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Moore-Penrose pseudoinverse are limits: $A^+ = \lim_{\alpha \searrow 0} (A^T A + \alpha I)^{-1} A^T$.

I have noticed that: $A^+ A = \lim_{\alpha \searrow 0}(A^T A + \alpha I)^{-1} A^T A = I$, even $A$ is not invertible. But I wonder why does calculating the pseudoinverse require to add $\alpha I$ even $\alpha$ converged zero.

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    $\begingroup$ because $A^TA$ may not be invertible? - Also note that for some $A$, $\lim_{ \alpha\to 0}\bigl((A^TA+\alpha I)^{-1}A^TA\bigr)\ne I$. Just try $A=0$. $\endgroup$ – Hagen von Eitzen Apr 1 '17 at 10:42
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    $\begingroup$ An analogy with the scalar case: $\lim_{\alpha\to0}(a^2+\alpha)^{-1}a$ is defined even when $a=0$. $\endgroup$ – Yves Daoust Apr 1 '17 at 10:49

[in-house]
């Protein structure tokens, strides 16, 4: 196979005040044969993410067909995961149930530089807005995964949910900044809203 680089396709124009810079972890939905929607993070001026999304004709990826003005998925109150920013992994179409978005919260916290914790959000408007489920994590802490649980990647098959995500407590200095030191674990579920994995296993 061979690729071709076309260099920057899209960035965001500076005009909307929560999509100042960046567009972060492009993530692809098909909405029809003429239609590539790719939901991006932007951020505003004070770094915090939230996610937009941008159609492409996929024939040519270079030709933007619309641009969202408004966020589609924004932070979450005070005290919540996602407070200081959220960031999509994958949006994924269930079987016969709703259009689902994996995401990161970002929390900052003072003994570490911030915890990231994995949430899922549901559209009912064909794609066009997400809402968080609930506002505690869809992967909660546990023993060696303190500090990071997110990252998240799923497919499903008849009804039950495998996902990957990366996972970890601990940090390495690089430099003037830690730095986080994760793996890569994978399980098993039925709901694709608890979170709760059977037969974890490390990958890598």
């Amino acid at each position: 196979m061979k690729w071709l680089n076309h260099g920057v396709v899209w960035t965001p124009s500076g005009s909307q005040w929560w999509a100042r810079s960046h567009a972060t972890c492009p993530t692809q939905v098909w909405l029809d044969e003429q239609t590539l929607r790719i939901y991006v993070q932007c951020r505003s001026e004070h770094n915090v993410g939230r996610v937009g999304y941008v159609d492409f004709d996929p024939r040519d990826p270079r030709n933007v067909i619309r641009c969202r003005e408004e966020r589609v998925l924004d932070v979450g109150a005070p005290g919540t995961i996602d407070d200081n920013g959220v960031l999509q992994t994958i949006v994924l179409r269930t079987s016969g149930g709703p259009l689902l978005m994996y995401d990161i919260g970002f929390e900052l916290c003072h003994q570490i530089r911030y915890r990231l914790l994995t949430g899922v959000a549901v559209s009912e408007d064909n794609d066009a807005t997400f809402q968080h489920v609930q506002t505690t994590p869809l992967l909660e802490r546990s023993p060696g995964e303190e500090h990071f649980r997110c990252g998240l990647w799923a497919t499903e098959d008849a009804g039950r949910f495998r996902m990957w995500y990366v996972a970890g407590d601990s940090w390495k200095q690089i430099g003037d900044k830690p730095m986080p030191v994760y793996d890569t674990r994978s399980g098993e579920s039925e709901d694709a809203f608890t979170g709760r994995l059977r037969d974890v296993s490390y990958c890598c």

• $\begingroup$ $A^TA$ is not sure be full rank. Any 0 eigen/singular value of $A$ will be 0 for $A^TA$ $\endgroup$ – mathreadler Apr 1 '17 at 11:09
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$A^TA$ is not sure be full rank. Any $0$ eigen/singular value of $A$ will be $0$ for $A^TA$, but any non-zero eigenvalue of $A$ will be $>0$ for $A^TA$ and $+\alpha I$ moves all eigenvalues by $+\alpha$ which is positively so any previous $0$ will be $>0$ and any previous non-zero will be even bigger so sure to not become a $0$.

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